Can Your Dog Keep Your Yard Free Of Squirrels?

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Are Dogs Natural Squirrel Repellents?

If you have ever had a squirrel problem and a dog at the same time, you may have experienced the sheer joy your canine exudes from chasing squirrels.  So the thought arises – is it possible – can your dog keep your yard free of squirrels?

Squirrels may be cute, but they can be very destructive to your property. Squirrels can hang over tree branches and fences and do something amusing; however, they can also be a headache especially when they make their way into your garden and home. Squirrels can wreak havoc on your garden by digging up flower bulbs and munching on fruits and vegetables. Worse, they can live in your attic and become a permanent resident, chewing on wires and beams. (Don’t have a dog? Try a high impact rodent repeller in your attic.)

Dogs: Predator Repellents

Usually, squirrels will not stop until they get what they want, a behavior many people dislike and the reason why squirrels are considered pests. If you are looking for ways on how to deter squirrels, there are so many options to choose from. From planting flowers that squirrels don’t like, using essential oils or ultrasonic repellents, chemicals, even motion-activate sprinklers, the possibilities are endless, but the results usually are not. So if you have dogs at home (or cats), all the better as these furry friends can help shoo squirrels away. Yes, having a dog in your yard can prevent squirrels from visiting your home and messing your garden. So, how can your dog help repel squirrels?

It’s simple. Dogs love to chase things. Dogs are hunters and natural predators. The presence of a predator is a natural repellent for squirrels.  Like their wolf ancestors,  they can chase squirrels all day long. All dogs have prey drove – some more than others, who always love to play with anything that moves – like a squirrel. Your dog might not catch the squirrel but their presence alone will discourage any squirrel from getting too close. Your dog is the most natural, effective and cost effective method of deterring squirrels from your home and your life for good.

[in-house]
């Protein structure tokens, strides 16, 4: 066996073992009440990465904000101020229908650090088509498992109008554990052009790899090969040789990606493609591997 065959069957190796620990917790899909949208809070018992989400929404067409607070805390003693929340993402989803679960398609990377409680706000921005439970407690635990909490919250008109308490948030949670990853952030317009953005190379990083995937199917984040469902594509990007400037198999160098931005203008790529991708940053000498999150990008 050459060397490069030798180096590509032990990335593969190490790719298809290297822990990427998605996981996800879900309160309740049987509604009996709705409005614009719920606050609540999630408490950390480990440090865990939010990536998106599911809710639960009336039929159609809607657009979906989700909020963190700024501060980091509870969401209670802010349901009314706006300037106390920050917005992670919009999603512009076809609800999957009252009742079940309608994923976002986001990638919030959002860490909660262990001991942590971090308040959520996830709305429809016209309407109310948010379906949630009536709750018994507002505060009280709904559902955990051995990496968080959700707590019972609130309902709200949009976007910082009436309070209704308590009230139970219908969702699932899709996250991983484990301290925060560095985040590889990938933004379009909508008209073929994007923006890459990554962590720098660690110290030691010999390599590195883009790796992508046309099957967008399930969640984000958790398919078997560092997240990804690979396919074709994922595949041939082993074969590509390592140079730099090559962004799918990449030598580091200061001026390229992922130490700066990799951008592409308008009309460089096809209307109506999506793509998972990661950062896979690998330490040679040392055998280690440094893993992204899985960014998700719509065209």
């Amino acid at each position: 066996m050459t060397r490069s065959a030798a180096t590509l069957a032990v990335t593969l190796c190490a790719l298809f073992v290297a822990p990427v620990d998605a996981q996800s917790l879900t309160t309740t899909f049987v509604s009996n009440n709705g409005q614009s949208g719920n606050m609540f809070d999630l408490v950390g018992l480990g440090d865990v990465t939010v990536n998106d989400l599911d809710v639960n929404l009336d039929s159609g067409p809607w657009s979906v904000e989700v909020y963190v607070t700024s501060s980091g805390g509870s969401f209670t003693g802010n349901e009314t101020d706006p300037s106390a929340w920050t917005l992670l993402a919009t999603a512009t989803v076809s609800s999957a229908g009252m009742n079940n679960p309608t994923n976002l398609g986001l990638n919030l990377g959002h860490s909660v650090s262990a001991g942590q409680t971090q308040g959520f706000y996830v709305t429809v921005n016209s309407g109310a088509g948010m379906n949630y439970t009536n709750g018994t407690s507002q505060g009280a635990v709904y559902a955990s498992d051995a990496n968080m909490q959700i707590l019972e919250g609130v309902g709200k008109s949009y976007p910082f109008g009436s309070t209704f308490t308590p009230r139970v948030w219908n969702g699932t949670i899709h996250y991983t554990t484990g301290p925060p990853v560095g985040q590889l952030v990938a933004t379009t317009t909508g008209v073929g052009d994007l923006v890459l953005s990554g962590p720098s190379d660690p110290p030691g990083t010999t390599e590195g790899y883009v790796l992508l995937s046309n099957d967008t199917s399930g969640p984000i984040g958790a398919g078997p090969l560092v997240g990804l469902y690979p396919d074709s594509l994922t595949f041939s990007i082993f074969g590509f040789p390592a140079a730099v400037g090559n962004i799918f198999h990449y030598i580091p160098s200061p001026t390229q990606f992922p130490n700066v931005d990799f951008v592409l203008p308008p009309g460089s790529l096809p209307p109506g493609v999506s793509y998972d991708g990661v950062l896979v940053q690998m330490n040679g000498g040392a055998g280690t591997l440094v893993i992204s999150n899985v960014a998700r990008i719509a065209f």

Considerations

There are a few things to think about when considering employing your canine’s natural instincts to free your yard of critters:

No Interest: Alas, not all dogs have a high prey drive…some seem to have none at all. In this case, size doesn’t matter…your small Yorkie may have the constitution of Braveheart and chase those little guys all day long, while your 90 pound Labrador want to invite them in for a snack. If they don’t want to do it, no amount of training or cajoling will many any difference.

Too Much Prey Drive: Some dogs – like German Shepherds for instance – are wholly prey driven. They are 1000% committed to chasing, catching or destroying every squirrel they see. They won’t stop until they a) chase it away and can’t see it anymore, or b) catch it and kill it. Once they have decided that is their job in the yard, they are lifelong sentries.

Barking: If you live in a neighborhood, and your dog loves his job, it usually ends in barking. It’s important to be considerate of your neighbors, so if you do encourage your dog to chase the squirrels away, learn how to stop the barking on command. Many a dog will sit at the base of a tree or fence and bark until they are hoarse.

Expectations: Don’t expect your dog (or cat!) to completely rid your area of squirrels. There are too many, and they are too fast.  What a dog can do is keep them at bay…forcing them to maintain an acceptable distance from your house, garden, deck, bird feeders, etc.  Our Sheltie, for instance, used to leap at the door whenever we joyfully yelled “Squirrel!” and would race through the door at breakneck speed. Squirrels were never a problem when we had the dog.

Results: Dogs take their jobs seriously. It’s important to know that if your dog catches a squirrel, it won’t be pretty and he/she might eat it. If your dog is up to date on all his/her shots etc., there is probably nothing to worry about. However, if you do encourage your dog to chase squirrels, do NOT keep poison or chemicals anywhere that a squirrel may ingest them.